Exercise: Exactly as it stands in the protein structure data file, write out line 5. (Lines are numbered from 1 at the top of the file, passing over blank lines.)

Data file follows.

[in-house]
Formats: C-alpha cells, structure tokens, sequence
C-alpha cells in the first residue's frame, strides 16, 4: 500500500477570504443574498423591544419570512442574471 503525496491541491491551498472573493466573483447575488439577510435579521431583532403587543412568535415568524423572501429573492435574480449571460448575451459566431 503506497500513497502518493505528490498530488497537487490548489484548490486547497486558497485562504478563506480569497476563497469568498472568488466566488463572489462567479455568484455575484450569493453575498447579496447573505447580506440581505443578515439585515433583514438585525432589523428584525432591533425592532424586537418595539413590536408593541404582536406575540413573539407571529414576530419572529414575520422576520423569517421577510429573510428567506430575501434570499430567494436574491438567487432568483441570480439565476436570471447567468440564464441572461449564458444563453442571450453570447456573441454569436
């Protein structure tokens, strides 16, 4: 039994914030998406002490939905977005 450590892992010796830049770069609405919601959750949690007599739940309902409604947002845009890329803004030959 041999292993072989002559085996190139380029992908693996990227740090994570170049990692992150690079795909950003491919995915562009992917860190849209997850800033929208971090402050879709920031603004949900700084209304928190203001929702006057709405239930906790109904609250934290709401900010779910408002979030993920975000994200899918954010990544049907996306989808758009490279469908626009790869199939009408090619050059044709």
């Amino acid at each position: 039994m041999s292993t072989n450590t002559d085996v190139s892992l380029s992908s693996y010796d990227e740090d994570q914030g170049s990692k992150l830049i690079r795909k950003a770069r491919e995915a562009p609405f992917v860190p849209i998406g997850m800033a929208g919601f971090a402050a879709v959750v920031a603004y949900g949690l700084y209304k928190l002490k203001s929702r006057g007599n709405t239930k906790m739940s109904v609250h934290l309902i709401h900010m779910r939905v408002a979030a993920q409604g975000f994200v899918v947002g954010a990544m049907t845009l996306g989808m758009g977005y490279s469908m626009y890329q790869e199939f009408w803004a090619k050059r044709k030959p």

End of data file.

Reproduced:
């Amino acid at each position: 039994m041999s292993t072989n450590t002559d085996v190139s892992l380029s992908s693996y010796d990227e740090d994570q914030g170049s990692k992150l830049i690079r795909k950003a770069r491919e995915a562009p609405f992917v860190p849209i998406g997850m800033a929208g919601f971090a402050a879709v959750v920031a603004y949900g949690l700084y209304k928190l002490k203001s929702r006057g007599n709405t239930k906790m739940s109904v609250h934290l309902i709401h900010m779910r939905v408002a979030a993920q409604g975000f994200v899918v947002g954010a990544m049907t845009l996306g989808m758009g977005y490279s469908m626009y890329q790869e199939f009408w803004a090619k050059r044709k030959p």